Heading out of Lisbon, there’s good, fast access to Setúbal and to Évora and other Alentejo towns, although rush-hour traffic on the Ponte 25 de Abril across the Rio Tejo (Tagus River) can be frustrating. An alternative is taking the 17-km-long (11-mile-long) Ponte Vasco da Gama (Europe’s second-longest water crossing after the Channel Tunnel and Europe’s longest bridge) across the Tejo estuary to Montijo; you can then link up with southbound and eastbound roads.
Signposting on these fast roads isn’t always adequate, so keep your eyes peeled for exits and turnoffs.
Some highways in Portugal now use electronic tolls only, with no method of payment accepted on the roads themselves. To avoid getting fined for not paying the tolls, if you rent a car in Portugal, make sure the rental car company installs an electronic device that adds the costs of the tolls to your final bill. Otherwise, you have several options. You can: buy a three-day unlimited-use toll pass online, once you know your license plate number; associate a credit card with your license plate number, from which the tolls will automatically be deducted; or buy a preloaded toll card activated by SMS from your mobile phone. Sign up for any of these services online or in person at various pick-up points within Portugal.
If you are unfortunate enough to be involved in a mild accident, you will be required to fill out a Declaração amigável (European Accident Statement), which will be used by the respective insurance companies (including those relating to rental cars) to exchange information.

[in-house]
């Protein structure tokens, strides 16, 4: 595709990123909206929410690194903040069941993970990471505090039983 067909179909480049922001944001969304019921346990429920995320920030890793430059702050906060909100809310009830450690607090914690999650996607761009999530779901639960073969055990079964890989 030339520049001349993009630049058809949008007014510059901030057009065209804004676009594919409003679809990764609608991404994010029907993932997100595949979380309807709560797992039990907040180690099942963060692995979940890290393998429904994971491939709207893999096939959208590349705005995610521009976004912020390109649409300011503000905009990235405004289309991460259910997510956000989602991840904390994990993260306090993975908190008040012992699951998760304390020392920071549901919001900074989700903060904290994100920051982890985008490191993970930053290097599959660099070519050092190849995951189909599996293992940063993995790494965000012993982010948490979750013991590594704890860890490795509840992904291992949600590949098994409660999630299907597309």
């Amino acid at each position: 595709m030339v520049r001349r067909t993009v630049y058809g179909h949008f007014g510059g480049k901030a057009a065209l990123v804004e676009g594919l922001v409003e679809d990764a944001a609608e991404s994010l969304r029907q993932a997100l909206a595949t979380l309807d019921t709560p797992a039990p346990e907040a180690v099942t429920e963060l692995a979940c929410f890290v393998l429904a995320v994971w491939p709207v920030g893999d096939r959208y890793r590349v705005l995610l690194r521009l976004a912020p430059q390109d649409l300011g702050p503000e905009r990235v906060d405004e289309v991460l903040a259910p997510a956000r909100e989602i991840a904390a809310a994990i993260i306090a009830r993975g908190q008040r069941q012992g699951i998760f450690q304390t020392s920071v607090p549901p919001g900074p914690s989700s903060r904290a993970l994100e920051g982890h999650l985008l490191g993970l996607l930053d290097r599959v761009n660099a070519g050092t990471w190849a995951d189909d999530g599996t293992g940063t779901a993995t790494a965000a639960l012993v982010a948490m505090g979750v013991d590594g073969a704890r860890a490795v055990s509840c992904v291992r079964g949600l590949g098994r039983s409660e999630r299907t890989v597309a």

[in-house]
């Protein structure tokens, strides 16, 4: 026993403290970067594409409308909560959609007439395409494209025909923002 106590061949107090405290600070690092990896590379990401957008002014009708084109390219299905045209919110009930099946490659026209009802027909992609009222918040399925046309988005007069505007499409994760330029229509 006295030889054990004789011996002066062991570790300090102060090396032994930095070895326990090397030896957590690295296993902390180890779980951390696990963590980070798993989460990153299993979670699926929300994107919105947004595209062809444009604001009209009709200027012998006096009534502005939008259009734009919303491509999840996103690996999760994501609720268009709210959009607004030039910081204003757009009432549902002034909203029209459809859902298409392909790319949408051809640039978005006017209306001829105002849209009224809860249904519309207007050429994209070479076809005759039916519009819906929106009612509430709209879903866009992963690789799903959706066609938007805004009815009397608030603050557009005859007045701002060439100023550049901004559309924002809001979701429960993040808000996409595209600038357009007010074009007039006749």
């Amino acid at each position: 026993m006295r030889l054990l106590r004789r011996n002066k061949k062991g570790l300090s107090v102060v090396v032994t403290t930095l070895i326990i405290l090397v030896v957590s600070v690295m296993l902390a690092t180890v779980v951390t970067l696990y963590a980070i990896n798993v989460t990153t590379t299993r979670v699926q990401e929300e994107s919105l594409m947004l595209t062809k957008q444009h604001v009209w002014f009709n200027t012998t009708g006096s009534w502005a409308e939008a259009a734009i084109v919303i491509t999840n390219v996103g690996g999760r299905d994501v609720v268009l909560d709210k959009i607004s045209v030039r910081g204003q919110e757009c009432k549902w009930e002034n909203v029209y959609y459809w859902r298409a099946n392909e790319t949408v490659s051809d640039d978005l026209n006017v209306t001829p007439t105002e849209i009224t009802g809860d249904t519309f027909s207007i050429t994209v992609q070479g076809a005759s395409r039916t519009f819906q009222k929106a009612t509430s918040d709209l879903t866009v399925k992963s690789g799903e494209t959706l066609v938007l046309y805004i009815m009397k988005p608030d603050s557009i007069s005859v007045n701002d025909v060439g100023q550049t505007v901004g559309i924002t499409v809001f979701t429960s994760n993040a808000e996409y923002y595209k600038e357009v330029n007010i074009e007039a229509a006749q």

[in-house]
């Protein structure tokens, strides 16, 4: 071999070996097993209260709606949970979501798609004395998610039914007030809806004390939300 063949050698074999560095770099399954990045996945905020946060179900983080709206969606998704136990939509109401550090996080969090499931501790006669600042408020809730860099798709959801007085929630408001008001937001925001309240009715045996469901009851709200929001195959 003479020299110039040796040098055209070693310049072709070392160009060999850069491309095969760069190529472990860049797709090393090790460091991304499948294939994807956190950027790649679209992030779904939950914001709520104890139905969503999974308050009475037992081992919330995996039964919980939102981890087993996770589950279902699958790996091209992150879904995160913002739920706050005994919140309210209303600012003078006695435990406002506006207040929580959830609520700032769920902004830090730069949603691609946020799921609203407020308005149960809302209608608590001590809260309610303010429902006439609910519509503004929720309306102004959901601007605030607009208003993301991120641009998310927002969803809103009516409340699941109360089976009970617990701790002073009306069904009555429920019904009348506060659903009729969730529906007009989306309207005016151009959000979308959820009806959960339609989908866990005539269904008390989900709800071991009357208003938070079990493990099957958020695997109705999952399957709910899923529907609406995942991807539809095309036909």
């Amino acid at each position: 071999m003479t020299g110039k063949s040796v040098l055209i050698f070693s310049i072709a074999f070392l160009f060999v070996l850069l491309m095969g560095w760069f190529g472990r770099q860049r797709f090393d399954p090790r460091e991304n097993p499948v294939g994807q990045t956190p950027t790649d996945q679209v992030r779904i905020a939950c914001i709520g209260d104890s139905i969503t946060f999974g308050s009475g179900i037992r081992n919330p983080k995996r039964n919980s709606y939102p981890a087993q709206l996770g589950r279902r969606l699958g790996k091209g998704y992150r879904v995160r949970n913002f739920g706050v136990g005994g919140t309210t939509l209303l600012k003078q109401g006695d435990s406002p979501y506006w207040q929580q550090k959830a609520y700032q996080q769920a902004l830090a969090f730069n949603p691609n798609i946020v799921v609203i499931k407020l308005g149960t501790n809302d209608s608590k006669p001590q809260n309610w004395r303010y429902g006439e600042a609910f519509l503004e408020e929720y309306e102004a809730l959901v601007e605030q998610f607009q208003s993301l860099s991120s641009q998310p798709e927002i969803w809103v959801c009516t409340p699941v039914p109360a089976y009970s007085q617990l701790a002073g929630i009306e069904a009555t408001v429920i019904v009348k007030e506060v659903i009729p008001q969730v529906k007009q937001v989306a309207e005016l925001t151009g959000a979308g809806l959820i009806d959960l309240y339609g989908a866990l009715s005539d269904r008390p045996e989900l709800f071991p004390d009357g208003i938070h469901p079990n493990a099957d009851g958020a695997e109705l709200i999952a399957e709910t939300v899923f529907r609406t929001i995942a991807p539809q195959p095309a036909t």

All large garages in and around towns have breakdown services, and you’ll see orange emergency (SOS) phones along turnpikes and highways. The national automobile organization, Automóvel Clube de Portugal, provides reciprocal membership with AAA and other European automobile associations.
Car theft is common with rental cars. Never leave anything visible in an unattended car, and contact the rental agency immediately, as well as the local police, if your car is stolen.
Rules of the Road
Driving is on the right. The speed limit on the autoestrada is 120 kph (74 mph); on other roads, it’s 90 kph (56 mph), and in built-up areas, 50 kph (30 mph).
At the junction of two roads of equal size, traffic coming from the right has priority. Vehicles already in a traffic circle have priority over those entering it from any point. The use of seat belts is obligatory. Horns shouldn’t be used in built-up areas, and you should always carry your driver’s license, proof of car insurance, a reflective red warning triangle, and EU-approved reflective jacket for use in a breakdown.